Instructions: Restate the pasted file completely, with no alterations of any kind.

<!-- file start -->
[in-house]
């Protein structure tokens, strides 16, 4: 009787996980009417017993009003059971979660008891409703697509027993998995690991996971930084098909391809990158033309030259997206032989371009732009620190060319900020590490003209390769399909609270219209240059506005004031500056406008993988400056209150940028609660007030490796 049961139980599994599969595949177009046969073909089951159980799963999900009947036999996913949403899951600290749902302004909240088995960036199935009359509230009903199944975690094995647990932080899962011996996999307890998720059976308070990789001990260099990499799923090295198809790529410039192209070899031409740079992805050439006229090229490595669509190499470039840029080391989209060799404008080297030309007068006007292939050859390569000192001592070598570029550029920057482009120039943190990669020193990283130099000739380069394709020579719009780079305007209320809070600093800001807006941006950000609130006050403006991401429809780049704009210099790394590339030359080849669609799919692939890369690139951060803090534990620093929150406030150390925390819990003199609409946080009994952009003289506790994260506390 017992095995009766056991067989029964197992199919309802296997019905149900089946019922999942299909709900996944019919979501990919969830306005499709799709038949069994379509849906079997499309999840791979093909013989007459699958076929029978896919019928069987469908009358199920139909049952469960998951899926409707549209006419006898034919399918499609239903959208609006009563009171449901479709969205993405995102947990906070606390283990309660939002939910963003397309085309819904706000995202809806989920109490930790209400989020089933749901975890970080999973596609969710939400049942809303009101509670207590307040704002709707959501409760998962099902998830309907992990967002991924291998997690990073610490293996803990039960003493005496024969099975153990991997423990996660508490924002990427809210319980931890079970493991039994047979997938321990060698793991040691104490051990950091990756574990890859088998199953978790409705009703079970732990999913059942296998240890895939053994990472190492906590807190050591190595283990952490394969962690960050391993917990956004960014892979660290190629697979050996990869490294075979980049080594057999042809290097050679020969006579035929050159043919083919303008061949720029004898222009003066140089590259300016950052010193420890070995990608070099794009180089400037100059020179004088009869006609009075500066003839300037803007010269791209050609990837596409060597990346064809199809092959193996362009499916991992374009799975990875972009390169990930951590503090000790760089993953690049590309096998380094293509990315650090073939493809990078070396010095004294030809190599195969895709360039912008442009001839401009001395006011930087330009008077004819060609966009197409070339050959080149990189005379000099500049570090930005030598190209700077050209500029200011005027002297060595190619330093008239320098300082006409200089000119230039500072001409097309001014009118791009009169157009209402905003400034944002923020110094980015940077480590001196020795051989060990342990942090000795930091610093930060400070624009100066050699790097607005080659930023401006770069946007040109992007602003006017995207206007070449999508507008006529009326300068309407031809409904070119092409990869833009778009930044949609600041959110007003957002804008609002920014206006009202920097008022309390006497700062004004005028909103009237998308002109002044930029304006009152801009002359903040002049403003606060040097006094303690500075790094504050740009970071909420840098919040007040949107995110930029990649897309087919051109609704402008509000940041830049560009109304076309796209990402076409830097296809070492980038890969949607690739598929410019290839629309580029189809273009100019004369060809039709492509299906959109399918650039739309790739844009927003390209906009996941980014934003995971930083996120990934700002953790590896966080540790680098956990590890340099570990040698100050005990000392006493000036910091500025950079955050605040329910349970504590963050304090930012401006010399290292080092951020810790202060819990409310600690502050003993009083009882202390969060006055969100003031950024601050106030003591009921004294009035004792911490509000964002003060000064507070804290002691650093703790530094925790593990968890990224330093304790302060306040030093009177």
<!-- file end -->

[in-house]
């Protein structure tokens, strides 16, 4: 009787996980009417017993009003059971979660008891409703697509027993998995690991996971930084098909391809990158033309030259997206032989371009732009620190060319900020590490003209390769399909609270219209240059506005004031500056406008993988400056209150940028609660007030490796 049961139980599994599969595949177009046969073909089951159980799963999900009947036999996913949403899951600290749902302004909240088995960036199935009359509230009903199944975690094995647990932080899962011996996999307890998720059976308070990789001990260099990499799923090295198809790529410039192209070899031409740079992805050439006229090229490595669509190499470039840029080391989209060799404008080297030309007068006007292939050859390569000192001592070598570029550029920057482009120039943190990669020193990283130099000739380069394709020579719009780079305007209320809070600093800001807006941006950000609130006050403006991401429809780049704009210099790394590339030359080849669609799919692939890369690139951060803090534990620093929150406030150390925390819990003199609409946080009994952009003289506790994260506390 017992095995009766056991067989029964197992199919309802296997019905149900089946019922999942299909709900996944019919979501990919969830306005499709799709038949069994379509849906079997499309999840791979093909013989007459699958076929029978896919019928069987469908009358199920139909049952469960998951899926409707549209006419006898034919399918499609239903959208609006009563009171449901479709969205993405995102947990906070606390283990309660939002939910963003397309085309819904706000995202809806989920109490930790209400989020089933749901975890970080999973596609969710939400049942809303009101509670207590307040704002709707959501409760998962099902998830309907992990967002991924291998997690990073610490293996803990039960003493005496024969099975153990991997423990996660508490924002990427809210319980931890079970493991039994047979997938321990060698793991040691104490051990950091990756574990890859088998199953978790409705009703079970732990999913059942296998240890895939053994990472190492906590807190050591190595283990952490394969962690960050391993917990956004960014892979660290190629697979050996990869490294075979980049080594057999042809290097050679020969006579035929050159043919083919303008061949720029004898222009003066140089590259300016950052010193420890070995990608070099794009180089400037100059020179004088009869006609009075500066003839300037803007010269791209050609990837596409060597990346064809199809092959193996362009499916991992374009799975990875972009390169990930951590503090000790760089993953690049590309096998380094293509990315650090073939493809990078070396010095004294030809190599195969895709360039912008442009001839401009001395006011930087330009008077004819060609966009197409070339050959080149990189005379000099500049570090930005030598190209700077050209500029200011005027002297060595190619330093008239320098300082006409200089000119230039500072001409097309001014009118791009009169157009209402905003400034944002923020110094980015940077480590001196020795051989060990342990942090000795930091610093930060400070624009100066050699790097607005080659930023401006770069946007040109992007602003006017995207206007070449999508507008006529009326300068309407031809409904070119092409990869833009778009930044949609600041959110007003957002804008609002920014206006009202920097008022309390006497700062004004005028909103009237998308002109002044930029304006009152801009002359903040002049403003606060040097006094303690500075790094504050740009970071909420840098919040007040949107995110930029990649897309087919051109609704402008509000940041830049560009109304076309796209990402076409830097296809070492980038890969949607690739598929410019290839629309580029189809273009100019004369060809039709492509299906959109399918650039739309790739844009927003390209906009996941980014934003995971930083996120990934700002953790590896966080540790680098956990590890340099570990040698100050005990000392006493000036910091500025950079955050605040329910349970504590963050304090930012401006010399290292080092951020810790202060819990409310600690502050003993009083009882202390969060006055969100003031950024601050106030003591009921004294009035004792911490509000964002003060000064507070804290002691650093703790530094925790593990968890990224330093304790302060306040030093009177």